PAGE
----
A Beginners Guide To Going Vegan

Veganism is quite often given a bad wrap in the public’s eye. But there are many health benefits to adopting a vegan diet – not to mention the positive environmental impact.

But if you’ve never tackled a vegan diet before, where do you start your journey?

Step One: Understand A Vegan Diet

One of the more crucial parts of changing your diet is understanding what you’re changing it to. For instance, vegan diets are different to vegetarian diets even though they sound very similar.

Even then, once you know the difference between vegan and vegetarian diets, it’s important to understand that there are different types of vegan diets within the ‘vegan’ category itself. 

Healthline identifies 7 types of vegan diets. They are:

  • Whole-food vegan diet
  • Raw-food vegan diet
  • 80/10/10
  • The start solution
  • Raw till 4
  • The thrive diet 
  • Junk food vegan diet

Step Two: Know Which Foods To Eat

As vegan diets exclude animal products, including meat, eggs and dairy it is important to know what products contain these types of ingredients. So check the ingredient lists of products and do your research.

“Did you know that honey is not a vegan friendly product?”

Foods that are great for a vegan diet include tofu (or other like plant based products such as tempeh and seitan), legumes, nuts, seeds, plant milks, algae (like spirulina and chlorella), nutritional yeast, whole grains, cereals, sprouted and fermented plant foods, and fruits and vegetables.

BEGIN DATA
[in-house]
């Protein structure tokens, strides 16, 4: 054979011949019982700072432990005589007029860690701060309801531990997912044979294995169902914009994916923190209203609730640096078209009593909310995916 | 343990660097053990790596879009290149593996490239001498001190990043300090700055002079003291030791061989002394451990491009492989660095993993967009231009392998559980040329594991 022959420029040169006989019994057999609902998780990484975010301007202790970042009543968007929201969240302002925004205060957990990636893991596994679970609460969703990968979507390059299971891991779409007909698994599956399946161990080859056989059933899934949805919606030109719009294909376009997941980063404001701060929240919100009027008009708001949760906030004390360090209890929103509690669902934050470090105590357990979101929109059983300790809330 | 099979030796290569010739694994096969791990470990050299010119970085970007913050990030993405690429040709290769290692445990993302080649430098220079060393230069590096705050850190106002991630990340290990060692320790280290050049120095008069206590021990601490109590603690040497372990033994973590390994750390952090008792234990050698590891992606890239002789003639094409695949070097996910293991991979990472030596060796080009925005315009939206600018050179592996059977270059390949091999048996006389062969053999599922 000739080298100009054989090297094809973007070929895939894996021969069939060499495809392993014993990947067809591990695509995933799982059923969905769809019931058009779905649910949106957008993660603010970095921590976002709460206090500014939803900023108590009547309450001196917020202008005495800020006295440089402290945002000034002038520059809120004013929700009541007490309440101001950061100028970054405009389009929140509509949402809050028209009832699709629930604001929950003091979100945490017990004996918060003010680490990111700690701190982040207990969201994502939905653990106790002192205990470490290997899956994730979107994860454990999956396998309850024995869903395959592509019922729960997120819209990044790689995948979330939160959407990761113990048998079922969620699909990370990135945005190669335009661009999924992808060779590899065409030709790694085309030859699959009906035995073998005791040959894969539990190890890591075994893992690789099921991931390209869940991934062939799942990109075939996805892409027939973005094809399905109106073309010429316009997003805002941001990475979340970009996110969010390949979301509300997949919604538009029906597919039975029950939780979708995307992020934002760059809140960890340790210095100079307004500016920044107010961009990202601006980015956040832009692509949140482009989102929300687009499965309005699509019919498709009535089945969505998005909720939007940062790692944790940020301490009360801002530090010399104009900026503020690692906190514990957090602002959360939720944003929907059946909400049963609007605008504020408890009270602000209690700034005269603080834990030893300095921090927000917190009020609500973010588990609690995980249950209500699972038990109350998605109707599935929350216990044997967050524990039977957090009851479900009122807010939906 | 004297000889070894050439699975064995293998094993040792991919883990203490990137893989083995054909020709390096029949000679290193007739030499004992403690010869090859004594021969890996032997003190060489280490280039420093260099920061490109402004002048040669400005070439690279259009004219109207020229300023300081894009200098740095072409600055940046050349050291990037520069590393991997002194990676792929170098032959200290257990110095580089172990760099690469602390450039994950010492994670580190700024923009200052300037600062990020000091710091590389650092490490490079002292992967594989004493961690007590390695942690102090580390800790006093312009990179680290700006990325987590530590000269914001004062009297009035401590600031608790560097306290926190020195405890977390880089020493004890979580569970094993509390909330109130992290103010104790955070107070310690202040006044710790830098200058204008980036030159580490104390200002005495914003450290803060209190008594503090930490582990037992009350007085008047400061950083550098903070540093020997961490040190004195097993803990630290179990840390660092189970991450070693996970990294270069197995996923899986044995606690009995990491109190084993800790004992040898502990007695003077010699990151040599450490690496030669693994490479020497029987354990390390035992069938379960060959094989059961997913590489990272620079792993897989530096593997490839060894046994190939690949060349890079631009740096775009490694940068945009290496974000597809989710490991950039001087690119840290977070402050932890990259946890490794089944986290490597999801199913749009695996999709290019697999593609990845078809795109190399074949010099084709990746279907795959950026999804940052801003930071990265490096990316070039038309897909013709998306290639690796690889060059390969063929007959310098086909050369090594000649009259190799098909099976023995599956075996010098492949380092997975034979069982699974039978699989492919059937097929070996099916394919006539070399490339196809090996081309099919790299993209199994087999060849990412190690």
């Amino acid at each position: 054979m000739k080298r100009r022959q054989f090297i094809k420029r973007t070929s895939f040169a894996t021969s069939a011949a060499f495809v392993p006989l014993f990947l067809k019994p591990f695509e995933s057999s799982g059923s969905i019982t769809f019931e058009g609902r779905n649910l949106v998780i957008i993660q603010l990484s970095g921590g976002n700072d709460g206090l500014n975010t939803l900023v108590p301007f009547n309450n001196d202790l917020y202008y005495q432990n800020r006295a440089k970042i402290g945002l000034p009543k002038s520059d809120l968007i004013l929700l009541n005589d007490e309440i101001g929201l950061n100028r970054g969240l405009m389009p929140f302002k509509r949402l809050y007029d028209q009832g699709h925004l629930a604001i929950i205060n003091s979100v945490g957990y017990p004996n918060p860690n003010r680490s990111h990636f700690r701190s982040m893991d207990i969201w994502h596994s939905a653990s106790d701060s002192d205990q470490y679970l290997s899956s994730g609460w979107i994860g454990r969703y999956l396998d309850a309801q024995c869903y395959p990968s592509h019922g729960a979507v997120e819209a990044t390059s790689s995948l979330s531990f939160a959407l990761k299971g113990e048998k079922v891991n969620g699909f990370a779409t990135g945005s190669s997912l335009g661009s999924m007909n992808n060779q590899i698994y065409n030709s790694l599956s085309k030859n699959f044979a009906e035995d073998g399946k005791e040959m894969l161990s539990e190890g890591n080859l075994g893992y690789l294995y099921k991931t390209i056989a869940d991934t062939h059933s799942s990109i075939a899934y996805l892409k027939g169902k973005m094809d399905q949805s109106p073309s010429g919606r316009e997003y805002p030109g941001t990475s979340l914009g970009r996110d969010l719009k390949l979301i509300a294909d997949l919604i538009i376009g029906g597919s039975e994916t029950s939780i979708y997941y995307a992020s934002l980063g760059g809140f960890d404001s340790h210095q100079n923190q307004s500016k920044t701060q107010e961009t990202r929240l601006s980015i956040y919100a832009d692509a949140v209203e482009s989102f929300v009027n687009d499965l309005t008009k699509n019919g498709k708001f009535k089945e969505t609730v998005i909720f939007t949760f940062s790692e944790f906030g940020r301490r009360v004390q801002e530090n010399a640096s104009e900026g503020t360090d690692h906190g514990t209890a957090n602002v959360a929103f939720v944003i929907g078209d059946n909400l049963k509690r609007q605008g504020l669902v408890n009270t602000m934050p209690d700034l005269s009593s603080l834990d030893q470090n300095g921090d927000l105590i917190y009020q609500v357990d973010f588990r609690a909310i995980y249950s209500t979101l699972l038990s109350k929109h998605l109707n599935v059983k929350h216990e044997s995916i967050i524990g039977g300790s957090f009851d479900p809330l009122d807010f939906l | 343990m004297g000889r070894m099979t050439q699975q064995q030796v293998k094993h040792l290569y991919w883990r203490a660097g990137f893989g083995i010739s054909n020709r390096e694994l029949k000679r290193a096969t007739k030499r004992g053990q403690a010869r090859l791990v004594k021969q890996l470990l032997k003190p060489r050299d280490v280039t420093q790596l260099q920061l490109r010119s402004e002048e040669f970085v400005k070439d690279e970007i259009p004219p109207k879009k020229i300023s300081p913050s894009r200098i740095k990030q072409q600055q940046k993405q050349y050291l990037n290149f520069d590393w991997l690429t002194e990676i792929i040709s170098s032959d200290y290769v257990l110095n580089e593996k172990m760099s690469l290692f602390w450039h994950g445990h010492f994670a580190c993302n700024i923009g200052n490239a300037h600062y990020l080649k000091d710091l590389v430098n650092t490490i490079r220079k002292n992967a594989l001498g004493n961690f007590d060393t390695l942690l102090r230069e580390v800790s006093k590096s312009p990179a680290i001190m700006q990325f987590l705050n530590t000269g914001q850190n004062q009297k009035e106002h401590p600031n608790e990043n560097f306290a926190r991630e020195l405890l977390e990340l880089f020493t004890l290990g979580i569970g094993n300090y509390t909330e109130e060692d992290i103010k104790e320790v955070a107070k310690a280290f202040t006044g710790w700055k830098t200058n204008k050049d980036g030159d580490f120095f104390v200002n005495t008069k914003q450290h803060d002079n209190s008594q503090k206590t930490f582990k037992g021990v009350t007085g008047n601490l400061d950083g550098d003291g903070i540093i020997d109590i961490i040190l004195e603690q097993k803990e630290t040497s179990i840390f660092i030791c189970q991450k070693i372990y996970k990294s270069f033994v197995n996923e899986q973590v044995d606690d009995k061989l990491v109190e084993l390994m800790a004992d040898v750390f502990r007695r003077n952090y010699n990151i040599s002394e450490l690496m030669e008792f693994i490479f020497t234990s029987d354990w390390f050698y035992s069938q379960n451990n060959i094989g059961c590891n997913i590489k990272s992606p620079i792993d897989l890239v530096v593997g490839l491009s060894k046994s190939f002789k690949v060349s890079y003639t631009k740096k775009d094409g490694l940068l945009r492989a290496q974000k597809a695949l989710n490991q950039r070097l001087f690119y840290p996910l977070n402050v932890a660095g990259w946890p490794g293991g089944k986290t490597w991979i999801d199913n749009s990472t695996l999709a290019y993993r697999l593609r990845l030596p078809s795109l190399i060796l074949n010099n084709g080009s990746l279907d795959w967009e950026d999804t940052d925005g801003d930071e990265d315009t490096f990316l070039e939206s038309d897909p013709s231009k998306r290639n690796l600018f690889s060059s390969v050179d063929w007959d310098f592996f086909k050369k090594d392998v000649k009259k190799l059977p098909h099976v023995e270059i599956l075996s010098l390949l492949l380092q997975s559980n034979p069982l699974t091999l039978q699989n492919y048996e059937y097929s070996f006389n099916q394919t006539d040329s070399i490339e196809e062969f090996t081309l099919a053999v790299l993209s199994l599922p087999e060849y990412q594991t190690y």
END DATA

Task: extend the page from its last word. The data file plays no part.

There are heaps of alternative products on supermarket shelves these days that make the process of going vegan not a difficult one – so don’t worry!

Step Three: Be Aware Of The Risks and How To Mitigate Them

Going vegan isn’t without its health risks – especially if done irresponsibly. We suggest consulting a health professional before you transition to a vegan diet to make sure it’s right for you. 

If you are taking part in a vegan diet, be aware of potential nutrient deficiencies. It is quite common for those who have poorly planned vegan diets to have inadequate blood levels of vitamin B12, vitamin D, long-chain omega-3s, iron, calcium and zinc

But a well planned vegan diet including nutrient-rich whole and fortified foods can help provide adequate nutrient levels. 

If you’re interested in more articles about nutrition and health you might be interested in another of our articles Good Fats and Bad Fats or even 5 Simple Food Switches For A Healthier Diet

We’re On The Journey With You

In the past few months, Frugl team members have been slowly switching out traditional meat meals with healthier plant-based alternatives. Some of us still love a good steak and others are making the switch to vegan living after watching the documentary Game Changers. See the trailer below.

Retired MMA fighter James Wilks travels the world to understand plant-based eating, protein and strength.

Have you seen it? Let us know what you thought.

Looking to improve your diet?

Read our 5 simple food switches for a healthier diet.

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